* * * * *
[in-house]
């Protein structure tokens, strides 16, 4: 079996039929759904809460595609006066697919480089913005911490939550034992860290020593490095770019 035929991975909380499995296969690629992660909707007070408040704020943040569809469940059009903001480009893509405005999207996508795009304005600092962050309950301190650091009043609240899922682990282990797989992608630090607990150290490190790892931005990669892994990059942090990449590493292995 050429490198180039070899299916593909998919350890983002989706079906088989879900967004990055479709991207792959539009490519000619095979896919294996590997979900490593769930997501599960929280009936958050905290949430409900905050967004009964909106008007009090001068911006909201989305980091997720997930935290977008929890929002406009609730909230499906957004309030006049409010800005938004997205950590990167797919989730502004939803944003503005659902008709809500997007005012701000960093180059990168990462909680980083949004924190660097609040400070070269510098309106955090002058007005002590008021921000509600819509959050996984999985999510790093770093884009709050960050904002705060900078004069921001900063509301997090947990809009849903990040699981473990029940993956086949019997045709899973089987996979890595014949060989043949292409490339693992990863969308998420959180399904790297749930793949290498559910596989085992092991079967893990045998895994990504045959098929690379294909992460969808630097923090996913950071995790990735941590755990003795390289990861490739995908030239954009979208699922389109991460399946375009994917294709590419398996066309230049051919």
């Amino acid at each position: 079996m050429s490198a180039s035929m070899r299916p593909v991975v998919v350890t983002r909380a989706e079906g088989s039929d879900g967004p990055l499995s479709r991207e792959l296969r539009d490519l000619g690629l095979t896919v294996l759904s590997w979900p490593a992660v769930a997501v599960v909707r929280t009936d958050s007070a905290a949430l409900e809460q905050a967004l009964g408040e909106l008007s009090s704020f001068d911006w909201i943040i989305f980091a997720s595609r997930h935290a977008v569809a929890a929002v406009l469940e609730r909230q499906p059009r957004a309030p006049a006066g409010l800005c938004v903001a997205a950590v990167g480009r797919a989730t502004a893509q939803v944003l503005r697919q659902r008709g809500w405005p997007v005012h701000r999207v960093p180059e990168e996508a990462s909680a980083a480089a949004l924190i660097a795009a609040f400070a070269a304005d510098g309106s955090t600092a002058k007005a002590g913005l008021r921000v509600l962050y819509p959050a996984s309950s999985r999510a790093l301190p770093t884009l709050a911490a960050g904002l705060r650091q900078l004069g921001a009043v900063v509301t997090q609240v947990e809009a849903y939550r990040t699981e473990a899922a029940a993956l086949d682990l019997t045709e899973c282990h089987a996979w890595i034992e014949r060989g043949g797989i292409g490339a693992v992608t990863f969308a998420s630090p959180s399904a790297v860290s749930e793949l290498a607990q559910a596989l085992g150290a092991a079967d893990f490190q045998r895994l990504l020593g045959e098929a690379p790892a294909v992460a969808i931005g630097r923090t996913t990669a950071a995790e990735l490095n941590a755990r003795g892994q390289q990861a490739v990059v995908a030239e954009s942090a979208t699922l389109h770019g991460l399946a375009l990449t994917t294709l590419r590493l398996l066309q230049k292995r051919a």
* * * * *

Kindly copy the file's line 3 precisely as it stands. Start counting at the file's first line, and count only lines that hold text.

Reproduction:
């Amino acid at each position: 079996m050429s490198a180039s035929m070899r299916p593909v991975v998919v350890t983002r909380a989706e079906g088989s039929d879900g967004p990055l499995s479709r991207e792959l296969r539009d490519l000619g690629l095979t896919v294996l759904s590997w979900p490593a992660v769930a997501v599960v909707r929280t009936d958050s007070a905290a949430l409900e809460q905050a967004l009964g408040e909106l008007s009090s704020f001068d911006w909201i943040i989305f980091a997720s595609r997930h935290a977008v569809a929890a929002v406009l469940e609730r909230q499906p059009r957004a309030p006049a006066g409010l800005c938004v903001a997205a950590v990167g480009r797919a989730t502004a893509q939803v944003l503005r697919q659902r008709g809500w405005p997007v005012h701000r999207v960093p180059e990168e996508a990462s909680a980083a480089a949004l924190i660097a795009a609040f400070a070269a304005d510098g309106s955090t600092a002058k007005a002590g913005l008021r921000v509600l962050y819509p959050a996984s309950s999985r999510a790093l301190p770093t884009l709050a911490a960050g904002l705060r650091q900078l004069g921001a009043v900063v509301t997090q609240v947990e809009a849903y939550r990040t699981e473990a899922a029940a993956l086949d682990l019997t045709e899973c282990h089987a996979w890595i034992e014949r060989g043949g797989i292409g490339a693992v992608t990863f969308a998420s630090p959180s399904a790297v860290s749930e793949l290498a607990q559910a596989l085992g150290a092991a079967d893990f490190q045998r895994l990504l020593g045959e098929a690379p790892a294909v992460a969808i931005g630097r923090t996913t990669a950071a995790e990735l490095n941590a755990r003795g892994q390289q990861a490739v990059v995908a030239e954009s942090a979208t699922l389109h770019g991460l399946a375009l990449t994917t294709l590419r590493l398996l066309q230049k292995r051919a």